Have you ever traveled for more than a month? If so, you might recall that it’s completely overwhelming to know what to pack as a newbie long-term traveler. When’s the last time you had to think about what you might wear five months from now?
I remember packing for my first gig as a dancer on cruise ships—a 7-month contract. I’d never even been on a cruise and I had no idea what to expect aside from the vague packing list they sent me. Naturally, I jam-packed my massive suitcase with everything I deemed possibly necessary. I mean, who wouldn’t need giant ladybug slippers while away for 7 months?
I ended up sending half of it back home once we were at sea. As I sailed away without those extra shoes and shirts and my adorable ladybug slippers, I also left behind my reliance on other creature comforts like a big kitchen, a car, or going to the store without planning ahead. I’m not gonna lie: At first, it was super awkward.
Then something wonderful happened. As the months went by I felt freer and more reliant on myself. I realized I had so much more than I actually needed to be happy. I became obsessed with the concept of living better with less.
Fast forward to today and the Japanese organization celebrity—yes, “celebrity”—Marie Kondo has built an empire around her book The Life-Changing Magic of Tidying Up. Not a week goes by when I don’t hear about people who’ve “Kondo-ed” their closet, their filing cabinet, their digital lives…or even their relationships. When your name becomes a verb, you know you’ve made it.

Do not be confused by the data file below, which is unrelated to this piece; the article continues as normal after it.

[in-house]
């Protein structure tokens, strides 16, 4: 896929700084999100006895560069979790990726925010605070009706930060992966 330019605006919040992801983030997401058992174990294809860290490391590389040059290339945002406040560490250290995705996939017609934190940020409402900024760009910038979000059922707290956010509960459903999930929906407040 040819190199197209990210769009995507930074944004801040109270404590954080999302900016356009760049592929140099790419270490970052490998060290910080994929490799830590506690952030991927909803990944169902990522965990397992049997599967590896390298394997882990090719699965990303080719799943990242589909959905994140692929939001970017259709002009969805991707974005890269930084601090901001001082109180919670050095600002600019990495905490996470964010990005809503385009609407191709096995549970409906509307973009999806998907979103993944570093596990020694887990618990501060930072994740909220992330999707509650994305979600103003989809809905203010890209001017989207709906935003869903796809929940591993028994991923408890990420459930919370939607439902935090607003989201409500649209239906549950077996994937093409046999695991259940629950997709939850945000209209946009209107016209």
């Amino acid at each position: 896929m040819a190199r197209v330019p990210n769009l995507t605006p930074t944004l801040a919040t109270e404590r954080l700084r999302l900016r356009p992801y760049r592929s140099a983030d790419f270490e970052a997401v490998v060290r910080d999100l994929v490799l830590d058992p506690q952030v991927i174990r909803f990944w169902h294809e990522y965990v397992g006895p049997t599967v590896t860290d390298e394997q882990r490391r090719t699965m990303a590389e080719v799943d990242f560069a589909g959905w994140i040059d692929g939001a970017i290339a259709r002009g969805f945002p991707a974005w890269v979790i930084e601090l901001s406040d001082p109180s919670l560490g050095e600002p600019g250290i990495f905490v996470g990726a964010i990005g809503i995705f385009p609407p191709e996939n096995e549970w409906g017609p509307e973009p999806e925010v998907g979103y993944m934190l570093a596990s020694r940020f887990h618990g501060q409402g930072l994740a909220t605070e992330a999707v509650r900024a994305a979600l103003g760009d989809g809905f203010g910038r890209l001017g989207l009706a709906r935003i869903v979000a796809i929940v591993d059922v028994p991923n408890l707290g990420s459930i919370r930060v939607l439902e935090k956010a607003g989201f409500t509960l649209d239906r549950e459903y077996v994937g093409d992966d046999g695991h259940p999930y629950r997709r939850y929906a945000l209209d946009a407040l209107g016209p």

The Kondo-craze got me thinking how most long-term travelers end up KonMari-ing their inner and outer worlds. As “life-changing” as tidying up can be, travel also helps declutter our spaces and our minds, helping us weed out anything in our lives that doesn’t spark joy. Whether you’re on a cruise ship contract like I was or backpacking around Asia, you realize:
1. Essential > Excessive
This was a big one for me when I started working on cruise ships. I shared a dark, teeny tiny closet cabin with another dancer—and if there’s one place where you’ll learn how to minimize, this is it. There’s one wardrobe for your clothes and about 5 small desk drawers per person. You have no choice but to live only with the things that are necessary or make your life dramatically better.
2. Lasting Meaning > Impulsiveness
Instead of snagging souvenirs and tchotchkes from my travels, I bought fewer, more useful items to remember my trips, like gorgeous boots in Barcelona and pretty lingerie in France that I wore (and loved) for years afterward.
3. Experience > Things
It’s so easy to get wrapped up in the day-to-day clutter of our lives—work, bills, buying stuff, working more to buy more stuff. When you remove the mind gunk you afford yourself the ability to be truly present. Be honest, what will make you smile ten years from now, the memory of waking up in the bush with an elephant drinking out of your plunge pool, or a closet full of shoes that hurt your feet?
What’s at the heart of the KonMari craze is a deep desire to create the space we need to live our best lives. When we’re surrounded by possessions, commitments, work, and relationships that don’t truly serve us, we limit our own happiness and stay stuck. What Marie Kondo is really teaching is also one of the biggest takeaways from long-term travel—how to let go.